Goram crushes the cloudsoil where he lands. Each subsequent step interrupts all semblance of meter, and consequently makes it more difficult to entertain him, as the harvest – as well as the renewal of that which he has impacted – demands more of our attention.
But puzzlingly, frighteningly, we cannot maneuver over his footprints. We cannot renew the clouds he has touched with constant flesh. He has scarred our once-resilient world. His footprints introduce a permanence where permanence has no place.
And he will not leave. He demands more song. He demonstrates displeasure by taking more steps.
The Timekeepers prepare a schedule. Smaller choirs sing for Goram in shifts. Others tend the cloudsoil. The Libretti search the stories of our fathers for a way to make malleable again the increasing amount of compacted cloudsoil. When they find such a remedy, it is as costly as it is necessary. And its performance divides our harmonies further.
It’s a compositional nightmare, full of dissonance and finity. We wonder what it must sound like below. What dweller of Constant Earth would wish to ascend to such clamor?
Goram’s senses are many. No longer is music enough to keep them satisfied.
He is particularly interested in touch. He tears valuable goldsuckle from the cloudsoil before it’s ripe. When it does not shine for him, as goldsuckle will only when fully ready for harvest, he tosses it beyond the side of the cloud. Its substance is forever lost to the cumulative, finite matter of our world.
His fingers grope at our strings, even as he expresses no displeasure with the more delicate performance of the wind. Three times now, his corporeal touch snaps a harpstring.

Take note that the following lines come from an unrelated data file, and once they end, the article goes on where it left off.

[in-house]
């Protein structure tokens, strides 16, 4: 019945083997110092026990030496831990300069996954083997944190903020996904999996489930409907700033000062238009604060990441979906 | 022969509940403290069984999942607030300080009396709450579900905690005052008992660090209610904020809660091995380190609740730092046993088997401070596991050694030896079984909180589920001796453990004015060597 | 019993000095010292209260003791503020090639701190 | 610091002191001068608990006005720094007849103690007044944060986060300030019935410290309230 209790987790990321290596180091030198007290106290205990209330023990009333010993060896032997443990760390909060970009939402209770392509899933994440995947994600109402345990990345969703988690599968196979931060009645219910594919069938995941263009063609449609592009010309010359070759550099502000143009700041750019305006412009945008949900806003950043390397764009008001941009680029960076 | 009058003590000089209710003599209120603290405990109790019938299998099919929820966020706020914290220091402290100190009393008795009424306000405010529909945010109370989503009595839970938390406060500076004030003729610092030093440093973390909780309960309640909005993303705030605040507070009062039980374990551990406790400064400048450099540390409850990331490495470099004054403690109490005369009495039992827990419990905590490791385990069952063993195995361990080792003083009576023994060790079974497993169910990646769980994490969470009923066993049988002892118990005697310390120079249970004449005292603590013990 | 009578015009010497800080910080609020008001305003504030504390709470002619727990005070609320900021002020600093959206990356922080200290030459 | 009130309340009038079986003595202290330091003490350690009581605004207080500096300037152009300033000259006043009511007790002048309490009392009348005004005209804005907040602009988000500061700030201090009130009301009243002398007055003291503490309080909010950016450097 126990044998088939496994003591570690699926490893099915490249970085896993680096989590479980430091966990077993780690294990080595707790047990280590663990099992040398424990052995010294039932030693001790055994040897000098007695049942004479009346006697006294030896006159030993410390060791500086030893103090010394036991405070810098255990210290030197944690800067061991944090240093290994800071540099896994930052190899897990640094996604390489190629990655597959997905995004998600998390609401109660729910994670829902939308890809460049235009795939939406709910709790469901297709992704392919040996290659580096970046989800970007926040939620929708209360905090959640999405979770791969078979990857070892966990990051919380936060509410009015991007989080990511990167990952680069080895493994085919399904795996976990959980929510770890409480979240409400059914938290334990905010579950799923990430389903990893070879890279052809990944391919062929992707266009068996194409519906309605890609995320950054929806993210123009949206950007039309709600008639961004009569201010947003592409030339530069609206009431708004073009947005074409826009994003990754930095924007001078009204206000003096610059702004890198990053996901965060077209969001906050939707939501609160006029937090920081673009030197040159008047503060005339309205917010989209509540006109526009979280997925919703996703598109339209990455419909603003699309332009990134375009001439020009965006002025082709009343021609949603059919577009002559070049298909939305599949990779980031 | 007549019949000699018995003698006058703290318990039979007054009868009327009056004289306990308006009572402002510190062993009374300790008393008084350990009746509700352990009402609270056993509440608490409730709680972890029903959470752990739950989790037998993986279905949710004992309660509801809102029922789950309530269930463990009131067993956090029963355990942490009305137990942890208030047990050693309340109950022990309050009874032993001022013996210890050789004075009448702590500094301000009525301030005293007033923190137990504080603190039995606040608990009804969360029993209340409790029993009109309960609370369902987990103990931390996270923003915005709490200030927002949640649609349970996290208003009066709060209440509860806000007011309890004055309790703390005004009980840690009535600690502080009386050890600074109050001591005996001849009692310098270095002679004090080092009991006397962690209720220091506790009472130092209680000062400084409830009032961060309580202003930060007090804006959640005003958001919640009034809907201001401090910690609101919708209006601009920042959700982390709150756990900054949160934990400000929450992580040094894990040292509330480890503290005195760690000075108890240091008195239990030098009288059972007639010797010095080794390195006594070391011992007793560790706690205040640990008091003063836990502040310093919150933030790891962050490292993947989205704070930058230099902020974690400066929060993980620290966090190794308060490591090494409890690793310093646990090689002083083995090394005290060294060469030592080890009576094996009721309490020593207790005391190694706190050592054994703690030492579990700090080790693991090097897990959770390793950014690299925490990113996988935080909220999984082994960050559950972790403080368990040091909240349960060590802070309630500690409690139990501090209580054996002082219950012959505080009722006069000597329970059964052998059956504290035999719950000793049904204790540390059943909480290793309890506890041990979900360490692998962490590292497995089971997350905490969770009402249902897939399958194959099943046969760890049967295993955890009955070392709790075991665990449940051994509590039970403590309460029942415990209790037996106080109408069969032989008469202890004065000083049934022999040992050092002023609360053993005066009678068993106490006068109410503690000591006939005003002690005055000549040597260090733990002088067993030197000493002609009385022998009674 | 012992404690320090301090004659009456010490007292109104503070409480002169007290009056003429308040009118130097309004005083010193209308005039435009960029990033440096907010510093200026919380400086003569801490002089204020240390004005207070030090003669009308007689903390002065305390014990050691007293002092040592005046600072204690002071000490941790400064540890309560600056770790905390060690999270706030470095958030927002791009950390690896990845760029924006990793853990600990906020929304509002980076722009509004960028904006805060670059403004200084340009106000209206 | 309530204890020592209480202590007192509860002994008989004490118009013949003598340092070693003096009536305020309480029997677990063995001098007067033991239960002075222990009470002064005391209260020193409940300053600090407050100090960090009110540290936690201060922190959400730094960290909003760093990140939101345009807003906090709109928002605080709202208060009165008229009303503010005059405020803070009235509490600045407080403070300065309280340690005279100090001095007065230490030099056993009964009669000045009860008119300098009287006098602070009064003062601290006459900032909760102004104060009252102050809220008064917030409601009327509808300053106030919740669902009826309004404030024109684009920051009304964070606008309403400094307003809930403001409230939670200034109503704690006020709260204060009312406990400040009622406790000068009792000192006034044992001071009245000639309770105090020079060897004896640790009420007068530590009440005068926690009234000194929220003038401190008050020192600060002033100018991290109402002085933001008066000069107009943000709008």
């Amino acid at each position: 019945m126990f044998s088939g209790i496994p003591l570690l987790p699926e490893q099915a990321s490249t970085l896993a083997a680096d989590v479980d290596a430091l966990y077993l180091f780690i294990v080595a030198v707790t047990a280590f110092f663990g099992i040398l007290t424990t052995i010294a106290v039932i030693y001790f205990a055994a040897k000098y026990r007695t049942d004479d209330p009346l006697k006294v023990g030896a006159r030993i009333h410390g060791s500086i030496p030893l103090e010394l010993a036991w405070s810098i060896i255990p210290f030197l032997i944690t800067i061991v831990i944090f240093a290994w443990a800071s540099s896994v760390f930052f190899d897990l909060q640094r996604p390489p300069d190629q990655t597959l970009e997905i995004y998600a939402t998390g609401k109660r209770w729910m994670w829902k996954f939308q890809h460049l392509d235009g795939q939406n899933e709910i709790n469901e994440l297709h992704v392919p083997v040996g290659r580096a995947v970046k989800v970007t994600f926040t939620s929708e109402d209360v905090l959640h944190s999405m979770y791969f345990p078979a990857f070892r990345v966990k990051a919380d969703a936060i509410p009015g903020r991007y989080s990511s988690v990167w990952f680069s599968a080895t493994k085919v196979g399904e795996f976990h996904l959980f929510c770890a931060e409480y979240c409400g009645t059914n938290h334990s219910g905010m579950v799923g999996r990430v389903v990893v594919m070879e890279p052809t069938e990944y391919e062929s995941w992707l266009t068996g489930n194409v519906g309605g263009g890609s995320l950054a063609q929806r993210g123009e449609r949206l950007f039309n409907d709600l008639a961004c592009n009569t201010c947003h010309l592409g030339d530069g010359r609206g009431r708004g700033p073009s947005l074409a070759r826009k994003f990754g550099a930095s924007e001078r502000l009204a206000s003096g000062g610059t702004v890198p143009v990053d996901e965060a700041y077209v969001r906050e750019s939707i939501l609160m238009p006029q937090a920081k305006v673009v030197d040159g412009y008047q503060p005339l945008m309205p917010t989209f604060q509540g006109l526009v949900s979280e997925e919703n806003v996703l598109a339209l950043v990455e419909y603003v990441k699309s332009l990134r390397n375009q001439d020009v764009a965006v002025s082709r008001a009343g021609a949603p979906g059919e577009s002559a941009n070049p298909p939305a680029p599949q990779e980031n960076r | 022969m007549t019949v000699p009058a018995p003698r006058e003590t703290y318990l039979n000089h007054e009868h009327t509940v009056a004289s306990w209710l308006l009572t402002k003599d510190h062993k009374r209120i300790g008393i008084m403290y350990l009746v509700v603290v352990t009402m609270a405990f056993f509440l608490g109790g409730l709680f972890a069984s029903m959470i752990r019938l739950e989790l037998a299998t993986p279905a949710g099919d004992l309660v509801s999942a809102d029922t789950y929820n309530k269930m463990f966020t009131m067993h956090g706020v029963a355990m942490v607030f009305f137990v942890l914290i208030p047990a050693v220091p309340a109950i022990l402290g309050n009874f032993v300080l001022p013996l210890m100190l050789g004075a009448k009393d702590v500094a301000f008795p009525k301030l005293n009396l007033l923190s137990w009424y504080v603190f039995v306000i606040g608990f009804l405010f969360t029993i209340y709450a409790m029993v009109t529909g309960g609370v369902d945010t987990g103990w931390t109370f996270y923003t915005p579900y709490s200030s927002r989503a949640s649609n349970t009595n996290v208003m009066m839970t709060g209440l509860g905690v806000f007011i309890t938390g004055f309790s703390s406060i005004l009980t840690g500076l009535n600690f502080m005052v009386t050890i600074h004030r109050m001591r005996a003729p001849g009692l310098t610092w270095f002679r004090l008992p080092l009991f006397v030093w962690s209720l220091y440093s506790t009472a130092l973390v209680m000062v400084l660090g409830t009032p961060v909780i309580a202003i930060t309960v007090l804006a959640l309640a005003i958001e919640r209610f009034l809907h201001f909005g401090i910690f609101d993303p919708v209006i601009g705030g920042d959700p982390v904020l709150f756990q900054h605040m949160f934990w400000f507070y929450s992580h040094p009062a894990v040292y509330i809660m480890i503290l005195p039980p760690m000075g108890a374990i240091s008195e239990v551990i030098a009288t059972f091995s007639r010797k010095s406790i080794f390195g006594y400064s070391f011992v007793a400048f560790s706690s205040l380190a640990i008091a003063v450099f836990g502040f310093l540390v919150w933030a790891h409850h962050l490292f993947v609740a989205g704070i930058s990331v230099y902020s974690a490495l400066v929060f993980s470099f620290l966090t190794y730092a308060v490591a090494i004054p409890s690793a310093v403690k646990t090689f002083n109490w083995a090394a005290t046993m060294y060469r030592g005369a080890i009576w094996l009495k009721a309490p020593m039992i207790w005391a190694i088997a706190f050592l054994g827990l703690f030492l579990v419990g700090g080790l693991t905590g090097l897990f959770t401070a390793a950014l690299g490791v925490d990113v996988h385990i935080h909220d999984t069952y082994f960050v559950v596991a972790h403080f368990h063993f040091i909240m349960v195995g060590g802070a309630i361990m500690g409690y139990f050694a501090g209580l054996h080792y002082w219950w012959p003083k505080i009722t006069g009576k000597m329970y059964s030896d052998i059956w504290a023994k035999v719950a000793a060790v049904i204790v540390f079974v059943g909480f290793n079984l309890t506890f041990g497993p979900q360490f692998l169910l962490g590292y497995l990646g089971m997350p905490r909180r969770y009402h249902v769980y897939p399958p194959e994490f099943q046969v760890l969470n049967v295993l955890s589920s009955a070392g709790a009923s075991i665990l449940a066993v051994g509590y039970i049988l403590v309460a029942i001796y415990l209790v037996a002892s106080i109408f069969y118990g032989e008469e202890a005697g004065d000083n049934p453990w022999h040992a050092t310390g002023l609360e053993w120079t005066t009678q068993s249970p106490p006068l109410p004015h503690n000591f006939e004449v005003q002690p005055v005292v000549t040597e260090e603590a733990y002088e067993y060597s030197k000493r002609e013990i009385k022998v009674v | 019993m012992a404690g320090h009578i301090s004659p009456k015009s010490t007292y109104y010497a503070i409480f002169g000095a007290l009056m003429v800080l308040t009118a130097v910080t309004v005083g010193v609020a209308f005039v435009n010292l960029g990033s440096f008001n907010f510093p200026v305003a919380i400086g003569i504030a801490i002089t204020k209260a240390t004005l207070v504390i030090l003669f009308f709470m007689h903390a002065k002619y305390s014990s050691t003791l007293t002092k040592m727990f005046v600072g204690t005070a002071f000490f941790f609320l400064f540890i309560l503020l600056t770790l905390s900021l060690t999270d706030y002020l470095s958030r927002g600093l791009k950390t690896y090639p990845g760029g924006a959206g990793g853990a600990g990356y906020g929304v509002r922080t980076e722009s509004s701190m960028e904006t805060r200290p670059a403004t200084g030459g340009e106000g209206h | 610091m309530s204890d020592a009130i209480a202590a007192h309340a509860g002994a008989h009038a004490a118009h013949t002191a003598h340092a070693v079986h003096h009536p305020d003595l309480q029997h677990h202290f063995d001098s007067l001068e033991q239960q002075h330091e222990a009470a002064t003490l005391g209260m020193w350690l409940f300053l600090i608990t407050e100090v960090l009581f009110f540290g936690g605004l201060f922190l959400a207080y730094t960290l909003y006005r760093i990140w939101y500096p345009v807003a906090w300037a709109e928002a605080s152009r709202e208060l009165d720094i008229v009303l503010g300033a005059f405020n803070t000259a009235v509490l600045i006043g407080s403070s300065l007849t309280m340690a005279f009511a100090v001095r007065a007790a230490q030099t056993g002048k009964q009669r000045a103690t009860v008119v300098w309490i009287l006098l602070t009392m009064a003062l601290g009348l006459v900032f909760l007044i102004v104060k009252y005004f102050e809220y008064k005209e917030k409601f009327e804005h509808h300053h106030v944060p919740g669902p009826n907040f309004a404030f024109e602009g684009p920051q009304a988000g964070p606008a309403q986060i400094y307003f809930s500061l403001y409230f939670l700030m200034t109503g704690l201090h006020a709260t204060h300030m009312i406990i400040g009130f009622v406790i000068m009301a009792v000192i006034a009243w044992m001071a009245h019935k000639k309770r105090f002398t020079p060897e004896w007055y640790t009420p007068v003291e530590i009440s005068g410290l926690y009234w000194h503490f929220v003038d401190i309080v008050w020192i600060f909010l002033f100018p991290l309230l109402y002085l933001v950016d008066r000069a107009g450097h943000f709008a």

Death is permanent, but death is also change. We have dirges exploring this juxtaposition, following the cyclical refrain of our bodies as they fade into cloudmatter and sprout as new life with the goldsuckle. They are among our most beautiful variations.
But Goram becomes restless before these songs swell into airier movements. He steals the silent harps from their states of decomposition. He throws their bodies over the borders of the cloud, where only our music dares venture. The cycle breaks. The harps now belong to Constant Earth below.
This, too, is permanence. This, too, is change.
Our world is forever smaller.
We are still. We are silent. We hide on what renewable cloud we can find. We cannot renew. We will not survive.
We don’t wish to anger the giant human further, nor remind him that we still share the cloud. Our world is strangely stationary in the sky. One may peer each day over the same cloud border, and see the same mountain peak that led him to us. The Lebretti call it a gravemarker.
Goram fashions the four immovable walls of a castle for himself, using trampled cloudsoil for raw material. Perhaps this was his intention all along.
But there is hope. The Composers among us have produced a goldsuckle beanseed. We will plant it on immovable soil. It will grow with great speed and with great girth and with great height, offering us passage to a greater cloud. Any chorus above must be more powerful than Goram. They must be. They must come to our aid. Our song cannot perish.
I am neither Soloist nor Timekeeper, but, for my skill in threading difficult meters, I am chosen to carry the seed in my crown. I am to plant it in a now-permanent corner of our world where the trampled cloudsoil is dense, and where the beanseed’s stalk would be less obvious from Goram’s castle. The castle is in a steadfast location. So the stalk should never become closer or further away from the castle than at the moment I plant the seed. I trust the Composers to make sense of this.
It’s a risky mission. It’s a noisy mission. The giant human will snap my strings when he hears my movement. But I do not fear the death. I am one of many. I am dispensable. I fear only Goram’s cleaving me from my home, from the circle, as he will do after I become silent. It is as he has always done.